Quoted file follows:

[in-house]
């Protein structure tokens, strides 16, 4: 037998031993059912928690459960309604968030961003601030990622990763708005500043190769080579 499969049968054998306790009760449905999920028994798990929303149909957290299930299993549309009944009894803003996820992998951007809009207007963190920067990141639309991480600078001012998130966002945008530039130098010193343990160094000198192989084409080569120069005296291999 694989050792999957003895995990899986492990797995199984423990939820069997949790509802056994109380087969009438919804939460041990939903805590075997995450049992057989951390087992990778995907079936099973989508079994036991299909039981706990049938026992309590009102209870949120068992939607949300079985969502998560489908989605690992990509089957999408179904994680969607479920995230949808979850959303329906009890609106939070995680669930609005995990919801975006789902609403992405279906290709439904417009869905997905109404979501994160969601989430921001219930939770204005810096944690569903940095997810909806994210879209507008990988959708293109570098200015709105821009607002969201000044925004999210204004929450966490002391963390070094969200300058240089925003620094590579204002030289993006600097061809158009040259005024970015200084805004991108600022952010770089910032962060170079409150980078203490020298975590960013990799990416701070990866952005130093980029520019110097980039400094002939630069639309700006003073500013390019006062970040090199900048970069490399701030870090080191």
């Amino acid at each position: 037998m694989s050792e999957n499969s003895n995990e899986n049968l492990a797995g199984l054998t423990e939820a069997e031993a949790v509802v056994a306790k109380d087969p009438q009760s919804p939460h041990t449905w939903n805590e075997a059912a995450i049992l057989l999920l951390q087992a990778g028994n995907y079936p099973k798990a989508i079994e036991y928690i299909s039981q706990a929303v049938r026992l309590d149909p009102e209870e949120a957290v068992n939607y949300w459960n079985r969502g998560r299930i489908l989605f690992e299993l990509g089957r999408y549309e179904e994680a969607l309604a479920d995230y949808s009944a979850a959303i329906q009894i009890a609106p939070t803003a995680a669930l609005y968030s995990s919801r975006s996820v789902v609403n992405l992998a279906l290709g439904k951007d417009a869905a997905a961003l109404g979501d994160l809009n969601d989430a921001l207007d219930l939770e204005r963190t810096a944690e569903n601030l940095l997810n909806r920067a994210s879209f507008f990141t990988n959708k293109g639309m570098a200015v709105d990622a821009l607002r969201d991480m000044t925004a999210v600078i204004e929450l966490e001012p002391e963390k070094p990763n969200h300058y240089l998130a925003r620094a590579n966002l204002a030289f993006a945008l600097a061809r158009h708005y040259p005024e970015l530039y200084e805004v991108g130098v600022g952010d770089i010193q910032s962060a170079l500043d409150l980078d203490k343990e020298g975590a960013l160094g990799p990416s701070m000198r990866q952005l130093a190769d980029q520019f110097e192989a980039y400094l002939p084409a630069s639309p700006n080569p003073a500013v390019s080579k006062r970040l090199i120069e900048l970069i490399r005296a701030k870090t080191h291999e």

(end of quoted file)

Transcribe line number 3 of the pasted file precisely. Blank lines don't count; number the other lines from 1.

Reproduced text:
């Amino acid at each position: 037998m694989s050792e999957n499969s003895n995990e899986n049968l492990a797995g199984l054998t423990e939820a069997e031993a949790v509802v056994a306790k109380d087969p009438q009760s919804p939460h041990t449905w939903n805590e075997a059912a995450i049992l057989l999920l951390q087992a990778g028994n995907y079936p099973k798990a989508i079994e036991y928690i299909s039981q706990a929303v049938r026992l309590d149909p009102e209870e949120a957290v068992n939607y949300w459960n079985r969502g998560r299930i489908l989605f690992e299993l990509g089957r999408y549309e179904e994680a969607l309604a479920d995230y949808s009944a979850a959303i329906q009894i009890a609106p939070t803003a995680a669930l609005y968030s995990s919801r975006s996820v789902v609403n992405l992998a279906l290709g439904k951007d417009a869905a997905a961003l109404g979501d994160l809009n969601d989430a921001l207007d219930l939770e204005r963190t810096a944690e569903n601030l940095l997810n909806r920067a994210s879209f507008f990141t990988n959708k293109g639309m570098a200015v709105d990622a821009l607002r969201d991480m000044t925004a999210v600078i204004e929450l966490e001012p002391e963390k070094p990763n969200h300058y240089l998130a925003r620094a590579n966002l204002a030289f993006a945008l600097a061809r158009h708005y040259p005024e970015l530039y200084e805004v991108g130098v600022g952010d770089i010193q910032s962060a170079l500043d409150l980078d203490k343990e020298g975590a960013l160094g990799p990416s701070m000198r990866q952005l130093a190769d980029q520019f110097e192989a980039y400094l002939p084409a630069s639309p700006n080569p003073a500013v390019s080579k006062r970040l090199i120069e900048l970069i490399r005296a701030k870090t080191h291999e």